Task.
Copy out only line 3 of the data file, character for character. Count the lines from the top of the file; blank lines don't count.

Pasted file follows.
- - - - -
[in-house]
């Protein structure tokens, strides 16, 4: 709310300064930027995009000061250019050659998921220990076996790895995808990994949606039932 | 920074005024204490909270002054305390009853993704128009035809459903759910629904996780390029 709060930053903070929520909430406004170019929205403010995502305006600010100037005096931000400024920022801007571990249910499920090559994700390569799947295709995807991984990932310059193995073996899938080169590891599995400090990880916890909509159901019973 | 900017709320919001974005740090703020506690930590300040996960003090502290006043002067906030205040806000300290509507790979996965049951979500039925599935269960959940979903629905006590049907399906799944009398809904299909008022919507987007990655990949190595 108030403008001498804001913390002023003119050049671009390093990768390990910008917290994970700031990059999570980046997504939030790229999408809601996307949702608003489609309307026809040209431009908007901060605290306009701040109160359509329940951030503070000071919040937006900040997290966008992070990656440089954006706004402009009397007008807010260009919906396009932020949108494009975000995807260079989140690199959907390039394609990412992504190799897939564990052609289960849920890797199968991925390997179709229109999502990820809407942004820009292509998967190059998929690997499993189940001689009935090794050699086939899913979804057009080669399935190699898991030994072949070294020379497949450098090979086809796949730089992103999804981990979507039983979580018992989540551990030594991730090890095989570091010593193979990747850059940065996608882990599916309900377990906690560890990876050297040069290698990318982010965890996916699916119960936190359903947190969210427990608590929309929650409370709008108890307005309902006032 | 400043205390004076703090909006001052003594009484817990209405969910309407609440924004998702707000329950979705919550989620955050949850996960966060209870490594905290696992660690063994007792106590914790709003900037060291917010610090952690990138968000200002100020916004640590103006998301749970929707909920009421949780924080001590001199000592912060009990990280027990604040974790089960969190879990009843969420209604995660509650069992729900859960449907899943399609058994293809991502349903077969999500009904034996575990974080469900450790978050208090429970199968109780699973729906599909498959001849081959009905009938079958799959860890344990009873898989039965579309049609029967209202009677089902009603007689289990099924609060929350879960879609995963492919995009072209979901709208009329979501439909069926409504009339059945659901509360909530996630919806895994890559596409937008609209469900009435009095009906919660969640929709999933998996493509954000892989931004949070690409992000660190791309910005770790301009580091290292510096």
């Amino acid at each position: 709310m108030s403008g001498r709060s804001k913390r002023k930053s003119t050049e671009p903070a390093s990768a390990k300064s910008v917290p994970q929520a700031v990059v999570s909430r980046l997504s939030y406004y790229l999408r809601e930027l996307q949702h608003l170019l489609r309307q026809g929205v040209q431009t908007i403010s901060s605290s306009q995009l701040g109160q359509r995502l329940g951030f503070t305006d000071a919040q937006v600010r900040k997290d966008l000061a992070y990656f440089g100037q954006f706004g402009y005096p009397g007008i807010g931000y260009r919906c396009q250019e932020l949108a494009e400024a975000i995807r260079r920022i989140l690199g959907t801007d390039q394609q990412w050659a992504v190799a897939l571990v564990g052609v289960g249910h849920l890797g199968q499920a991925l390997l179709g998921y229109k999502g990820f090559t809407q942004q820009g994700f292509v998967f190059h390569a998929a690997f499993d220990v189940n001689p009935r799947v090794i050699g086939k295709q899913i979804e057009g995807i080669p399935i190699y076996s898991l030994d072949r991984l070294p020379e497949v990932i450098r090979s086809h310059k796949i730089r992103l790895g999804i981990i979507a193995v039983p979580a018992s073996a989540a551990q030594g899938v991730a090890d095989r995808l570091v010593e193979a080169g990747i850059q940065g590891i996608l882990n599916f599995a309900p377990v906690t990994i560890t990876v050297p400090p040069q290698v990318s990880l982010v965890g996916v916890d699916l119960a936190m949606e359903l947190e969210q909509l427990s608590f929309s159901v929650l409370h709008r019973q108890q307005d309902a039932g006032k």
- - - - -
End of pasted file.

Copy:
């Amino acid at each position: 709310m108030s403008g001498r709060s804001k913390r002023k930053s003119t050049e671009p903070a390093s990768a390990k300064s910008v917290p994970q929520a700031v990059v999570s909430r980046l997504s939030y406004y790229l999408r809601e930027l996307q949702h608003l170019l489609r309307q026809g929205v040209q431009t908007i403010s901060s605290s306009q995009l701040g109160q359509r995502l329940g951030f503070t305006d000071a919040q937006v600010r900040k997290d966008l000061a992070y990656f440089g100037q954006f706004g402009y005096p009397g007008i807010g931000y260009r919906c396009q250019e932020l949108a494009e400024a975000i995807r260079r920022i989140l690199g959907t801007d390039q394609q990412w050659a992504v190799a897939l571990v564990g052609v289960g249910h849920l890797g199968q499920a991925l390997l179709g998921y229109k999502g990820f090559t809407q942004q820009g994700f292509v998967f190059h390569a998929a690997f499993d220990v189940n001689p009935r799947v090794i050699g086939k295709q899913i979804e057009g995807i080669p399935i190699y076996s898991l030994d072949r991984l070294p020379e497949v990932i450098r090979s086809h310059k796949i730089r992103l790895g999804i981990i979507a193995v039983p979580a018992s073996a989540a551990q030594g899938v991730a090890d095989r995808l570091v010593e193979a080169g990747i850059q940065g590891i996608l882990n599916f599995a309900p377990v906690t990994i560890t990876v050297p400090p040069q290698v990318s990880l982010v965890g996916v916890d699916l119960a936190m949606e359903l947190e969210q909509l427990s608590f929309s159901v929650l409370h709008r019973q108890q307005d309902a039932g006032k």